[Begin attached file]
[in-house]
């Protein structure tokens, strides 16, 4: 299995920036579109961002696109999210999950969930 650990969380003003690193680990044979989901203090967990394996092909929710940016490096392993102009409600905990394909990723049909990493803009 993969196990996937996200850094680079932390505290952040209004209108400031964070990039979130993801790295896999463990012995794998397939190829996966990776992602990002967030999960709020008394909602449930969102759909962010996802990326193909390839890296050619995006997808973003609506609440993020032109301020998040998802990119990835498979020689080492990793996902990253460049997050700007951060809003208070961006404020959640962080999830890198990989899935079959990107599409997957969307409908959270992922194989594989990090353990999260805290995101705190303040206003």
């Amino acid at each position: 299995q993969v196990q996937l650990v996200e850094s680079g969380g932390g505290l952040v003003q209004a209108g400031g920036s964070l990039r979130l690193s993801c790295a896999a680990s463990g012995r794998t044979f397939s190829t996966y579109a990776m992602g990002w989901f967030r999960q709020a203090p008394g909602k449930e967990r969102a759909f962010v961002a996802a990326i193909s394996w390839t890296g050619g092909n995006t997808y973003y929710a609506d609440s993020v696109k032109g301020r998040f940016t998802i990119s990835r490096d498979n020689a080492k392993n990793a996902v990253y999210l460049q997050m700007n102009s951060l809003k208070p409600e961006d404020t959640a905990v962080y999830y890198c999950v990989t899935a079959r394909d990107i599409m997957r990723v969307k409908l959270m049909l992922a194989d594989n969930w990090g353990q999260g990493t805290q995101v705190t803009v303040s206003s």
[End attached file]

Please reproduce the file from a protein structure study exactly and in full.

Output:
[in-house]
């Protein structure tokens, strides 16, 4: 299995920036579109961002696109999210999950969930 650990969380003003690193680990044979989901203090967990394996092909929710940016490096392993102009409600905990394909990723049909990493803009 993969196990996937996200850094680079932390505290952040209004209108400031964070990039979130993801790295896999463990012995794998397939190829996966990776992602990002967030999960709020008394909602449930969102759909962010996802990326193909390839890296050619995006997808973003609506609440993020032109301020998040998802990119990835498979020689080492990793996902990253460049997050700007951060809003208070961006404020959640962080999830890198990989899935079959990107599409997957969307409908959270992922194989594989990090353990999260805290995101705190303040206003």
């Amino acid at each position: 299995q993969v196990q996937l650990v996200e850094s680079g969380g932390g505290l952040v003003q209004a209108g400031g920036s964070l990039r979130l690193s993801c790295a896999a680990s463990g012995r794998t044979f397939s190829t996966y579109a990776m992602g990002w989901f967030r999960q709020a203090p008394g909602k449930e967990r969102a759909f962010v961002a996802a990326i193909s394996w390839t890296g050619g092909n995006t997808y973003y929710a609506d609440s993020v696109k032109g301020r998040f940016t998802i990119s990835r490096d498979n020689a080492k392993n990793a996902v990253y999210l460049q997050m700007n102009s951060l809003k208070p409600e961006d404020t959640a905990v962080y999830y890198c999950v990989t899935a079959r394909d990107i599409m997957r990723v969307k409908l959270m049909l992922a194989d594989n969930w990090g353990q999260g990493t805290q995101v705190t803009v303040s206003s």